Indiana struggled early, but still manages to hang 99 on a sub-par opponent in Kennesaw State. Indiana got 20 from both Troy Williams & Thomas Bryant. Bryant missed one shot. They shot 58% from three point range, and 65% from the field. That said, Kennesaw was far from a defensive juggernaut coming into this one.
What did we learn?
1. Indiana's defense still isn't very good.
The late charge against Notre Dame didn't change much. Early returns from Bloomington tonight led to mad tweets aplenty from Hoosier fans as Tom Crean's squad gave up 38 first half points to the nation's 335th-best offensive team, according to KenPom. Al Skinner's Owls got the the lane and the interior with ease early, racking up a total of 40 points in the paint. There is no other way you can slice this -- Indiana is a defensively deficient team, and the returns seem to indicate that this is something you best get used to.
2. Lyonel Anderson deserves to sit on the bench... and probably a raise.
If you weren't on Twitter today, you might have missed a bit of a reasonably respectful back and forth between Kent Sterling and myself. Kent posited earlier today eight things Indiana basketball needs to do to become successful again. Many are fair, though disagreeable. One, I felt, was rather outrageous.
7 – Tell the strength coach to sit behind the bench. Before the Crossroads Classic win against Notre Dame, I hadn’t noticed the omnipresent enthusiasm of Indiana strength and conditioning coach Lyonel Anderson. Crean’s bench has always been chaotic with assistants simultaneously yelling at multiple players, but Anderson’s histrionics even distracted me as I sat in Section 19 at Bankers Life Fieldhouse. From warm-ups thru the final buzzer, Anderson exhorted, cajoled, gesticulated, cheered, waved, and beseeched in a nonstop frenzy. Successful leaders keep messages simple so they are easily consumed and implemented. Crean’s bench unleashes a torrent of messaging that is exponentially exacerbated by Anderson’s mania.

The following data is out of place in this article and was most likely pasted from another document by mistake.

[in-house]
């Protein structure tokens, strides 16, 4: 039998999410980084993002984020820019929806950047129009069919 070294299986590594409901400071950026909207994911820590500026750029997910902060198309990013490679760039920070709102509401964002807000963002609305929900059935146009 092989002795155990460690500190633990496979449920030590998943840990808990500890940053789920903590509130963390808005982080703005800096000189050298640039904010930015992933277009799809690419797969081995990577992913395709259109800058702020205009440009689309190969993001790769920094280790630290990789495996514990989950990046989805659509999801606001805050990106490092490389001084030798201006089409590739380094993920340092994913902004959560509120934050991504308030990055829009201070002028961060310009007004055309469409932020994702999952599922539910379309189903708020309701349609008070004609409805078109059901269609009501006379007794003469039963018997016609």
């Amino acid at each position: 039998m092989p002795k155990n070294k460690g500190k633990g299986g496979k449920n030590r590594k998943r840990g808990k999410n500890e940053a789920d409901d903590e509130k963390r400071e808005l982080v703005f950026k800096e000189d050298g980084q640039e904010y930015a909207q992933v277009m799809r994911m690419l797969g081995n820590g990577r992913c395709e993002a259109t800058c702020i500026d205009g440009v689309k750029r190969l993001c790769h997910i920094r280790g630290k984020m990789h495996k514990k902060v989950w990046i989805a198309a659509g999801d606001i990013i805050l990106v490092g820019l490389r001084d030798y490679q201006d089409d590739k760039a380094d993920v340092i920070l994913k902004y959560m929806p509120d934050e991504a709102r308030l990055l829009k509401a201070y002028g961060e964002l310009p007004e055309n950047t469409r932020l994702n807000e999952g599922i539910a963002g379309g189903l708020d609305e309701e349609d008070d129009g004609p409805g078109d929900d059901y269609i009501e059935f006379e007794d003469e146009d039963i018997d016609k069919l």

Okay. Two things on this.
First, who caaaaaaaaares. This is completely commonplace in college athletics today. Strength and conditioning coaches and programs are so intensive, developed, and refined that they can and do have a role during the game. He is a coach -- just as much as any other, and can be on the bench.
Second, If you follow Crimson Quarry, you probably well understand that this blog is keen to bring up issues that do not always #STICKTOSPORTS. If you don't like that and it makes you uncomfortable, fine. Head elsewhere. I brought up in that back-and-forth the notion that Kent did not seem to have a problem with other staffers -- such as Derek Elston. It's topical and relevant to point out the problem that some in this country seemingly have with black men celebrating success in a fun and exuberant manner. When Sterling singled out Anderson, rather than make a point about Crean toning down antics on the whole, it resembled such a critique. I don't think this was Kent's intent -- he'll often have some takes I don't agree with, but I've never found them to be problematic. Upon delving further, he's been willing to discuss racial issues in the past, such as right here in this piece on NCAA violations and white & black athletes.